Wednesday, 25 February 2004

Ceisteanna (73, 74, 75)

Richard Bruton

Ceist:

159 Mr. R. Bruton asked the Minister for Finance if he has acted on the recommendations of the OECD reports on harmful tax competition; if he has satisfied himself that no provisions of Irish tax law fall foul of the criteria set out by the OECD; and the extent to which Ireland participates in the various fora of the OECD on harmful tax competition. [6310/04]

Amharc ar fhreagra

Freagraí scríofa (Ceist ar Minister for Finance)

The OECD report, Harmful Tax Competition: An Emerging Global Issue, published in 1998, established an international framework to counter the spread of harmful tax competition. The report focused on geographically mobile activities, such as financial and other service activities. It adopted certain criteria for determining whether preferential tax regimes in OECD member countries were harmful as well as guidelines for addressing such harmful preferential regimes. Under the guidelines, member countries were asked to refrain from adopting new measures or extending the scope of or strengthening existing measures that constitute harmful tax practices; review existing measures for the purpose of identifying those that constitute harmful tax practices; and remove the harmful features of any harmful preferential regimes within five years.

To carry out its work on identifying harmful preferential tax regimes, the OECD requested that each member country perform a self-review of its preferential tax regimes by reference to the relevant criteria.

Ireland has participated fully in the OECD harmful tax competition project and has completed a self-review of the four relevant regimes: international finance services centre, the Shannon Airport zone, foreign dividend exemption and foreign branch profit exemption. There are no outstanding issues in regard to these regimes.

Finally, the harmful tax competition work is carried out principally through the forum — working group — on harmful tax practices, a subsidiary body of the Committee on Fiscal Affairs. Officials from the Department of Finance and the Revenue Commissioners serve on the steering group of the forum, along with Government representatives of France, Japan and the United States.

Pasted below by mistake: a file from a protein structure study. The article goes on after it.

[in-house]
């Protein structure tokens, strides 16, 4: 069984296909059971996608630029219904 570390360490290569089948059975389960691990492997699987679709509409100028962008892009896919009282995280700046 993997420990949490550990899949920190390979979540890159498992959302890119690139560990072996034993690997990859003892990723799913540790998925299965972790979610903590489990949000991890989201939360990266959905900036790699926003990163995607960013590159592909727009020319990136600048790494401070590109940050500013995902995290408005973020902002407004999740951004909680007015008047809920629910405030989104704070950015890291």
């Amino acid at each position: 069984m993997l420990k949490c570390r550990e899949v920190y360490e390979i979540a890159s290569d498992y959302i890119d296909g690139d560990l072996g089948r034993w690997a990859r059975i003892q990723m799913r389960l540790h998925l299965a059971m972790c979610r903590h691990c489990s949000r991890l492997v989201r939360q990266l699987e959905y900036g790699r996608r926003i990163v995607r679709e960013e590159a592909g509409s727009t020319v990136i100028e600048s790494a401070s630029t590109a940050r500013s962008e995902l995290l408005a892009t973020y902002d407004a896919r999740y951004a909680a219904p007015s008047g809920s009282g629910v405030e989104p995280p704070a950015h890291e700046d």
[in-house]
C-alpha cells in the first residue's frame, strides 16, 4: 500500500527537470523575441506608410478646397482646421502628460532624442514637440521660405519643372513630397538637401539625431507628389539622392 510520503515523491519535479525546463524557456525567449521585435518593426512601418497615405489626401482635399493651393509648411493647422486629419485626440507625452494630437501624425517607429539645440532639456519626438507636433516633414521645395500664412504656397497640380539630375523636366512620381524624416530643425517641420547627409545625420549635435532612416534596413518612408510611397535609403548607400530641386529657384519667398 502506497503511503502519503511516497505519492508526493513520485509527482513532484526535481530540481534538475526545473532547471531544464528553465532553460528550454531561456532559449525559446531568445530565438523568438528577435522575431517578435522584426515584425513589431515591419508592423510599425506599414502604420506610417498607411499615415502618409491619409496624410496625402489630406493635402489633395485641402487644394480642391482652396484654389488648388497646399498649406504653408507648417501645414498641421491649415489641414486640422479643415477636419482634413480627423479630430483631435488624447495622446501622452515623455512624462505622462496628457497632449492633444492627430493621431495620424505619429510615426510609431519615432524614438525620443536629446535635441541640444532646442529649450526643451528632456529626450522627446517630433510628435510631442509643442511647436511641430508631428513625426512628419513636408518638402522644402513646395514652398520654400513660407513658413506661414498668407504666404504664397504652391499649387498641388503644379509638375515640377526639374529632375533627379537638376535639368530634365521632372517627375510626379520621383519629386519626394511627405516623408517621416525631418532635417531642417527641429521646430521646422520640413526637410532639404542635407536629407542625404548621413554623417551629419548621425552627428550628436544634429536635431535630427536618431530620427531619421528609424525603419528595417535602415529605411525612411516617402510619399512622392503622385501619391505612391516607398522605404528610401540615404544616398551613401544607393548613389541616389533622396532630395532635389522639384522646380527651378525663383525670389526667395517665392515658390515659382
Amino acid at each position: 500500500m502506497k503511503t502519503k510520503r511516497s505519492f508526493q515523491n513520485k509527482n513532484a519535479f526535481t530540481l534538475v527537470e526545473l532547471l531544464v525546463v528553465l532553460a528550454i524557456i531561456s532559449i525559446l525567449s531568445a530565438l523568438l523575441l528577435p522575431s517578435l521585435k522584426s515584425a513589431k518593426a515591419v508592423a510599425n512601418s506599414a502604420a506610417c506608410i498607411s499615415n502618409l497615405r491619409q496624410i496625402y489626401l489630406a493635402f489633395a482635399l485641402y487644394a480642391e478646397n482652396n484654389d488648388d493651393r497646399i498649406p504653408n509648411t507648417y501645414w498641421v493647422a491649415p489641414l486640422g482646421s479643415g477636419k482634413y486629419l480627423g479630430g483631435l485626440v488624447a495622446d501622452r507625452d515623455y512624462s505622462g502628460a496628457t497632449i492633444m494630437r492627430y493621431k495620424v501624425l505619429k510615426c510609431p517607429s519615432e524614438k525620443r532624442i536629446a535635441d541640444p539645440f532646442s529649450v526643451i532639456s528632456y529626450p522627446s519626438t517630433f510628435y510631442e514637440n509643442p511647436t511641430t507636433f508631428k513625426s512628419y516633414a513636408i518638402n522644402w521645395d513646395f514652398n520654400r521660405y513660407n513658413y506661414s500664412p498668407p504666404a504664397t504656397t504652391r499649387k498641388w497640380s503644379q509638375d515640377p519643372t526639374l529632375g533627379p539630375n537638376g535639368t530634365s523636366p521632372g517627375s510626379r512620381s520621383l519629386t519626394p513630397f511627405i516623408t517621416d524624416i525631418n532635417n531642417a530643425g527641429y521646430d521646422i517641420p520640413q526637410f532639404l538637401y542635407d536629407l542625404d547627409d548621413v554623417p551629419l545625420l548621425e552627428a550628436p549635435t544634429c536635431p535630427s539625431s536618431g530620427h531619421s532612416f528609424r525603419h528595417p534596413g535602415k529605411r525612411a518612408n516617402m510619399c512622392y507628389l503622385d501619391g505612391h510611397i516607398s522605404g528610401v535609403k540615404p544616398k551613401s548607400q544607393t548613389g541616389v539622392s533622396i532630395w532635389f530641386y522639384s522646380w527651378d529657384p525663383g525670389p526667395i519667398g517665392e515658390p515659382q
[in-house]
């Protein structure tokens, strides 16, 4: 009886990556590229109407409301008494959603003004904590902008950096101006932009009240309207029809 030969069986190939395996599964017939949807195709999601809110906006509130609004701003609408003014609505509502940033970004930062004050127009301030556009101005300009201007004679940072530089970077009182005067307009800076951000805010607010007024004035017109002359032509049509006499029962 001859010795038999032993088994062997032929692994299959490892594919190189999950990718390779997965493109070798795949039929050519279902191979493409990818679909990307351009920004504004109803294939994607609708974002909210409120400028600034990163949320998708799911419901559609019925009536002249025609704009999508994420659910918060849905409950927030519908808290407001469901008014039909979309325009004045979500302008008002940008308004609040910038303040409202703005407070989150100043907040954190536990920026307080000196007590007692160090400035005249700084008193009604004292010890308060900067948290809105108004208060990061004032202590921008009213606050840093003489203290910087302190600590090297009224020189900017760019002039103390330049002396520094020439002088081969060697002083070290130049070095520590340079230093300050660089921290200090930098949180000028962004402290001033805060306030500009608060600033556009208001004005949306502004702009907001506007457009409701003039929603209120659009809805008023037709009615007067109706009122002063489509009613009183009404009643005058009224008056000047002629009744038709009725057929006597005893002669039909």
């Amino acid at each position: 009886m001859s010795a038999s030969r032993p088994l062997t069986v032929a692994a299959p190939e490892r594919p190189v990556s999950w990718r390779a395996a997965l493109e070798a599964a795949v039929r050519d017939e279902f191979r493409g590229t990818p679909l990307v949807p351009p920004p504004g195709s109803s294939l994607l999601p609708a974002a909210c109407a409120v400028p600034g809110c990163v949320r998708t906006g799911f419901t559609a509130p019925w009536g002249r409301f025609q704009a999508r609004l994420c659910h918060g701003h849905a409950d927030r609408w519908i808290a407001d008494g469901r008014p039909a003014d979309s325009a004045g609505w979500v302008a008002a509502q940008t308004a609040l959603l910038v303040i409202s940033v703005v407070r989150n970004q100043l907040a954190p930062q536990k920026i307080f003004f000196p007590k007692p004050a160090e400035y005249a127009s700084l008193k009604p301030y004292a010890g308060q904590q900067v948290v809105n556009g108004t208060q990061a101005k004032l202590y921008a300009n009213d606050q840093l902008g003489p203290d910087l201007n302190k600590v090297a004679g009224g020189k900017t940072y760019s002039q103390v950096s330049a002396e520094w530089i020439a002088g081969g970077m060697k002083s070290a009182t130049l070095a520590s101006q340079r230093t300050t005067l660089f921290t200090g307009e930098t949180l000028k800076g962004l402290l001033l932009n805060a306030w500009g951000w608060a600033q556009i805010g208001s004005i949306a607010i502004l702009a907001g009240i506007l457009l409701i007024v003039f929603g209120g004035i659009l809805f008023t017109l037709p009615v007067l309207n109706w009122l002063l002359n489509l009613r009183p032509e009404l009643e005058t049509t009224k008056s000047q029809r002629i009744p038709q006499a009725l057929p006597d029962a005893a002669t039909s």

Richard Bruton

Ceist:

160 Mr. R. Bruton asked the Minister for Finance if the EU has adopted position papers on the harmonisation of corporate tax regimes; if the Government has carried out an evaluation of the regime here as a basis for defending the rights of member states to develop their own corporate tax regimes; and if he will make a statement on the matter. [6311/04]

Amharc ar fhreagra

In 2001, the European Commission issued a communication setting out its strategy in the company taxation area. Its strategy is a twin track approach of targeting particular obstacles in the short to medium term by taking a direct approach to each of the issues and finding a specific answer to the problem; and adopting a longer term comprehensive measure, a proposal for a common consolidated corporate tax base for companies for their EU-wide activities. In 2003, the Commission issued a communication which updated developments on the 2001 communication.

We have no particular difficulty in addressing the removal of tax obstacles to trade where these are shown to exist. We do not go along with tax harmonisation or with proposals for a consolidated tax base. In our evaluation, and in my experience, the best way to defend a member state's right to pursue its own tax policies appropriate to its needs is to retain the requirement for unanimity on all tax issues when they come before Council.

Richard Bruton

Ceist:

161 Mr. R. Bruton asked the Minister for Finance if he has conducted an evaluation of the corporate tax regimes of the new entrants to the EU; the key areas in respect of which they differ from the regime here; and his views on whether any of these provisions constitute harmful tax competition. [6312/04]

Amharc ar fhreagra

During the accession negotiations, the accession states committed themselves to the principles of the code of conduct, adopted in December 1997, and to introducing only new measures that are in conformity with those principles. The Deputy will recall that the code of conduct is a political agreement designed to curb harmful competition in business taxation. Once measures were identified as being harmful under the code, then the measure had to be rolled back subject to an agreed time frame for transitional arrangements.

As part of the accession process the EU Commission reviewed the corporate tax regimes of the ten accession states. In doing so, the Commission used the same criteria as that applied when the corporate tax regimes of the existing member states were reviewed under the code of conduct process. The findings of the Commission were then considered by the member states and Council agreed that a number of the 30 regimes identified have harmful features which must be rolled back.

From 1 May 2004, the accession states as full members of the Union will be members of the code of conduct group. It is anticipated that work will continue in that group.

What is clear is that each member state as well as the accession states has different corporate tax regimes. One of the key areas in which they differ is in their corporate tax rates. While we have always played our part in the evaluation of other corporate regimes we have also stated that the rate of tax applying is not a valid criteria. We believe that the issue of all tax rates is a sovereign matter for each member state to decide, so long as the underlying regime is not harmful. This has long been Ireland's position and will remain so.